CAS  PubMed  PubMed Central  Article  Google Scholar 

  14. 14.

    Kinch MS, Carles-Kinch K. Overexpression and functional alterations of the EphA2 tyrosine kinase in cancer. Clin Exp Metastasis. 2003;20:59–68.

    CAS  PubMed  Article  PubMed Central  Google Scholar 

  15. 15.

    Tandon M, Vemula V, Mittal S. Emerging strategies for EphA2 receptor targeting for cancer therapeutics. Expert Opinion Ther Targets. 2011. https://doi.org/10.1517/14728222.2011.538682.

    Article  Google Scholar 

  16. 16.

    Ozcan G, Ozpolat B, Coleman RL, Sood AK, Lopez-Berestein G. Preclinical and clinical development of siRNA-based therapeutics. Adv Drug Deliv Rev. 2015;87:108–19.

    CAS  PubMed  PubMed Central  Article  Google Scholar 

  17. 17.

    Sharma SV, Lee DY, Li B, Quinlan MP, Takahashi F, Maheswaran S, et al. A chromatin-mediated reversible drug-tolerant state in cancer cell subpopulations. Cell. 2010;141:69–80.

    CAS  PubMed  PubMed Central  Article  Google Scholar 

  18. 18.

    Berry WL, Janknecht R. KDM4/JMJD2 Histone demethylases: epigenetic regulators in cancer cells. Cancer Res. 2013;73:2936–42.

    CAS  PubMed  PubMed Central  Article  Google Scholar 

  19. 19.

    Lee DH, Kim GW, Jeon YH, Yoo J, Lee SW, Kwon SH. Advances in histone demethylase KDM4 as cancer therapeutic targets. FASEB J. 2020;00:1–24.

    Google Scholar 

  20. 20.

    McAllister TE, England KS, Hopkinson RJ, Brennan PE, Kawamura A, Schofield CJ. Recent progress in histone demethylase inhibitors. J Med Chem. 2016;59:1308–29.

    CAS  PubMed  Article  PubMed Central  Google Scholar 

  21. 21.

    Romani M, Daga A, Forlani A, Pistillo MP, Banelli B. Targeting of histone demethylases KDM5A and KDM6B inhibits the proliferation of temozolomide-resistant glioblastoma cells. Cancers (Basel). 2019;11:1–16.

    Article  Google Scholar 

  22. 22.

    Dalvi MP, Wang L, Zhong R, Kollipara RK, Park H, Bayo J, et al. Taxane-platin-resistant lung cancers co-develop hypersensitivity to JumonjiC demethylase inhibitors. Cell Rep. 2017;19:1669–84.

    CAS  PubMed  PubMed Central  Article  Google Scholar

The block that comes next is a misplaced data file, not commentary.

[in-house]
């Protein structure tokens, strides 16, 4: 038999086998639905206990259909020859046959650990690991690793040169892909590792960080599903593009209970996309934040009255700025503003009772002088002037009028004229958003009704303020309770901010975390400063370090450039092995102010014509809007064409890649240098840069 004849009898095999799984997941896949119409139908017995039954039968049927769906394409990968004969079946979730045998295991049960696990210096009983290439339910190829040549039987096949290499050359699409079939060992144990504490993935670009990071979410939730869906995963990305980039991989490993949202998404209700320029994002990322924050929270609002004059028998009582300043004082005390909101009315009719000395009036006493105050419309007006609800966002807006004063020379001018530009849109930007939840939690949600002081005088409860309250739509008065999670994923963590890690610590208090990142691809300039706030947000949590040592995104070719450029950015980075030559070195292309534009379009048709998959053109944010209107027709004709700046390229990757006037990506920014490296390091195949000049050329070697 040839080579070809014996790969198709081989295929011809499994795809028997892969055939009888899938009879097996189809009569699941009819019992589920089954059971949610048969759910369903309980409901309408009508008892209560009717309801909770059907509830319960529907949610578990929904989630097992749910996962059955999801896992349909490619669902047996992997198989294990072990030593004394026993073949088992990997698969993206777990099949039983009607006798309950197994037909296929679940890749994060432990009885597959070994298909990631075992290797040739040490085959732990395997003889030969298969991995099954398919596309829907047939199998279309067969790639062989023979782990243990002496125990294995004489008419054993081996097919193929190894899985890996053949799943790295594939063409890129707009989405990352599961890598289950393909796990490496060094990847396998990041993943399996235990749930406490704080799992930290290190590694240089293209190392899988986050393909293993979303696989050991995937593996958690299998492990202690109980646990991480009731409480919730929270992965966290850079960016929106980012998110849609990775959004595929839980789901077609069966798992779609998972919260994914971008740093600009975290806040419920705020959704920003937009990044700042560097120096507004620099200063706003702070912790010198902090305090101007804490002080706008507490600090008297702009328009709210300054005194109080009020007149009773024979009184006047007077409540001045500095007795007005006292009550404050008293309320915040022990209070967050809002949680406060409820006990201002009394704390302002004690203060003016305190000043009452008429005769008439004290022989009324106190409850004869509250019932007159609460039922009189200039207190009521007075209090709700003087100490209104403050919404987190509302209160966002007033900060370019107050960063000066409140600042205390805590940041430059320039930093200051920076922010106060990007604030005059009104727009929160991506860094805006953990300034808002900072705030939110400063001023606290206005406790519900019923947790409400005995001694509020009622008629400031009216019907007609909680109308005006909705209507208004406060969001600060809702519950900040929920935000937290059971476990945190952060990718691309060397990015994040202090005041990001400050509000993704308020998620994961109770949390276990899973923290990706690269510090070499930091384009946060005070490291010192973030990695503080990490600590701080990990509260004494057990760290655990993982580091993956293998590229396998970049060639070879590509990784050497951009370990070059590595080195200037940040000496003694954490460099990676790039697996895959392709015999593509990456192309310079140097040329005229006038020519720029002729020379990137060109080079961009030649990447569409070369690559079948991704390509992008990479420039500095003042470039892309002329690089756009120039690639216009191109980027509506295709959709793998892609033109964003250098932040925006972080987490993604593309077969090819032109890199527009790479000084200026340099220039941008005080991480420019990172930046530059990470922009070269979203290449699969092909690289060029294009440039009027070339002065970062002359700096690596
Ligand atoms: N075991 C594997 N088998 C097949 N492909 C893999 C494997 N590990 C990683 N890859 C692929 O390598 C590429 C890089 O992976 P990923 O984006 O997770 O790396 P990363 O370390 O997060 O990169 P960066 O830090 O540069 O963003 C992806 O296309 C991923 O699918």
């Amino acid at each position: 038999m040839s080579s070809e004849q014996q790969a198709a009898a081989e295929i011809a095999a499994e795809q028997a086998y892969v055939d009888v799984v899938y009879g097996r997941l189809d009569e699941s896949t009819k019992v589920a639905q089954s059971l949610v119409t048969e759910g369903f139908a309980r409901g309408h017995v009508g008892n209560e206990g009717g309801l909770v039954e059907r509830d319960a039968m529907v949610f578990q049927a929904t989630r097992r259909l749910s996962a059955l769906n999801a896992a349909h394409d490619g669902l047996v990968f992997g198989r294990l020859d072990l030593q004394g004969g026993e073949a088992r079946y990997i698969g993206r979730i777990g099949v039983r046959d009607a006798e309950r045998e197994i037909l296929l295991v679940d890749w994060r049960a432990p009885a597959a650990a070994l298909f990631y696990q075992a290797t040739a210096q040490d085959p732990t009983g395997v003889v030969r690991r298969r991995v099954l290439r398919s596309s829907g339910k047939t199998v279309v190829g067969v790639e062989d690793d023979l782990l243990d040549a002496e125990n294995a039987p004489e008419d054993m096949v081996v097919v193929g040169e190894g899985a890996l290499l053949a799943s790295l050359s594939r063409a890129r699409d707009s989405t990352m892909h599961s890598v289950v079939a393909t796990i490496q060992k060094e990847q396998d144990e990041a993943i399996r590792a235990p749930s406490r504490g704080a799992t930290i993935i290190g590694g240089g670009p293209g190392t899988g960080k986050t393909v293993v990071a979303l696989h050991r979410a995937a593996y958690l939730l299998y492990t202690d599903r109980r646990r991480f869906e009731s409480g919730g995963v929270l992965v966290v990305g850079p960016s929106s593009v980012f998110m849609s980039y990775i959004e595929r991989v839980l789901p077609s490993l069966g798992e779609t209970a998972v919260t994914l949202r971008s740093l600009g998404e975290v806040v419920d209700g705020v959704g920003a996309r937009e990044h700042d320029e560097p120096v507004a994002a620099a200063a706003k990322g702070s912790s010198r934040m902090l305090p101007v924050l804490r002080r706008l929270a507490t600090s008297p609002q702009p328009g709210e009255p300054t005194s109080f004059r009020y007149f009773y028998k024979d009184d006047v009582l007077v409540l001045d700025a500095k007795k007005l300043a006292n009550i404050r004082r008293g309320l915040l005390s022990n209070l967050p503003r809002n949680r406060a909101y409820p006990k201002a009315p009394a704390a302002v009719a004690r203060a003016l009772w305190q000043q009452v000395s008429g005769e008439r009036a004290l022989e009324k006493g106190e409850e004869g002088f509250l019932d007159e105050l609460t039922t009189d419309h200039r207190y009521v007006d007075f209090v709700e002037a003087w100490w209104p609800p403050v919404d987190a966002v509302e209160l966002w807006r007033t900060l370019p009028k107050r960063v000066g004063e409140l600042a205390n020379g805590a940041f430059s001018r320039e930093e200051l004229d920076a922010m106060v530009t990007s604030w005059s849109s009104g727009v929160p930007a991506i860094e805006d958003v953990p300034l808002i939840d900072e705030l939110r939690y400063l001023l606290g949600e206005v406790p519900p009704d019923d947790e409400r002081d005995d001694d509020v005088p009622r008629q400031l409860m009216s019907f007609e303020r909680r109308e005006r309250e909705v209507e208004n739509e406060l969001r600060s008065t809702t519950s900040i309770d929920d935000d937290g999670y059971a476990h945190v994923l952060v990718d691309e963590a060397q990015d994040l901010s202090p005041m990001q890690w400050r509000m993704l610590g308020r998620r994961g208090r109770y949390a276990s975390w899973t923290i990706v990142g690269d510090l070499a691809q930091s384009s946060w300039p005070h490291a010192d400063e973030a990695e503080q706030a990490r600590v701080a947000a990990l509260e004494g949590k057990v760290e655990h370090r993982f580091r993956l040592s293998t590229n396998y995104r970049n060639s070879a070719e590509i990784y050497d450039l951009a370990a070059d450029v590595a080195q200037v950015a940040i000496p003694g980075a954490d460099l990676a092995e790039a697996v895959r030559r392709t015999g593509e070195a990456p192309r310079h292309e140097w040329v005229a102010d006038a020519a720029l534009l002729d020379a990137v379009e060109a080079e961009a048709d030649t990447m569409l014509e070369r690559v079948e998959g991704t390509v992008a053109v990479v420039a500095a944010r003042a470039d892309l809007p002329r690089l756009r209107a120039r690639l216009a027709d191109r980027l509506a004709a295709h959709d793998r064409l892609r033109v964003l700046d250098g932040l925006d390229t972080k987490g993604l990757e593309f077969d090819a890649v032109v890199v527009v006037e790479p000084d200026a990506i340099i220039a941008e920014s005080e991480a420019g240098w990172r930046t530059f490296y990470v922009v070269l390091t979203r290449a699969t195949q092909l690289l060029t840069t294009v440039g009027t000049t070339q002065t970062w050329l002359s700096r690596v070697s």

23. 23.

    Wang L, Chang J, Varghese D, Dellinger M, Kumar S, Best AM, et al. A small molecule modulates Jumonji histone demethylase activity and selectively inhibits cancer growth. Nat Commun. 2013;4:2035.

    PubMed  PubMed Central  Article  CAS  Google Scholar 

  24. 24.

    Plch J, Hrabeta J, Eckschlager T. KDM5 demethylases and their role in cancer cell chemoresistance. Int J Cancer. 2019;144:221–31.

    CAS  PubMed  Article  PubMed Central  Google Scholar 

  25. 25.

    Bayo J, Tran TA, Wang L, Peña-Llopis S, Das AK, Martinez ED. Jumonji inhibitors overcome radioresistance in cancer through changes in H3K4 methylation at double-strand breaks. Cell Rep. 2018. https://doi.org/10.1016/j.celrep.2018.09.081.

    Article  PubMed  PubMed Central  Google Scholar 

  26. 26.

    Banelli B, Daga A, Forlani A, Allemanni G, Marubbi D, Pistillo MP, et al. Small molecules targeting histone demethylase genes (KDMs) inhibit growth of temozolomide-resistant glioblastoma cells. Oncotarget. 2017;8:34896–910.

    PubMed  PubMed Central  Article  Google Scholar 

  27. 27.

    Kim MS, Cho HI, Yoon HJ, Ahn Y-H, Park EJ, Jin YH, et al. JIB-04, a small molecule histone demethylase inhibitor, selectively targets colorectal cancer stem cells by inhibiting the Wnt/β-catenin signaling pathway. Sci Rep. 2018;8:6611.

    PubMed  PubMed Central  Article  CAS  Google Scholar 

  28. 28.

    Xu W, Zhou B, Zhao X, Zhu L, Xu J, Jiang Z, et al. KDM5B demethylates H3K4 to recruit XRCC1 and promote chemoresistance. Int J Biol Sci. 2018;14:1122–32.

    CAS  PubMed  PubMed Central  Article  Google Scholar 

  29. 29.

    Bayo J, Fiore EJ, Dominguez LM, Real A, Malvicini M, Rizzo M, et al. A comprehensive study of epigenetic alterations in hepatocellular carcinoma identifies potential therapeutic targets. J Hepatol. 2019;71:78–90.

    CAS  PubMed  Article  PubMed Central  Google Scholar 

  30. 30.

    Mar BG, Chu SH, Kahn JD, Krivtsov AV, Koche R, Castellano CA, et al. SETD2 alterations impair DNA damage recognition and lead to resistance to chemotherapy in leukemia. Blood. 2017;130:2631–41.

    CAS  PubMed  PubMed Central  Article  Google Scholar 

  31. 31.

    Parrish JK, McCann TS, Sechler M, Sobral LM, Ren W, Jones KL, et al. The Jumonji-domain histone demethylase inhibitor JIB-04 deregulates oncogenic programs and increases DNA damage in Ewing Sarcoma, resulting in impaired cell proliferation and survival, and reduced tumor growth. Oncotarget. 2018;9:33110–23.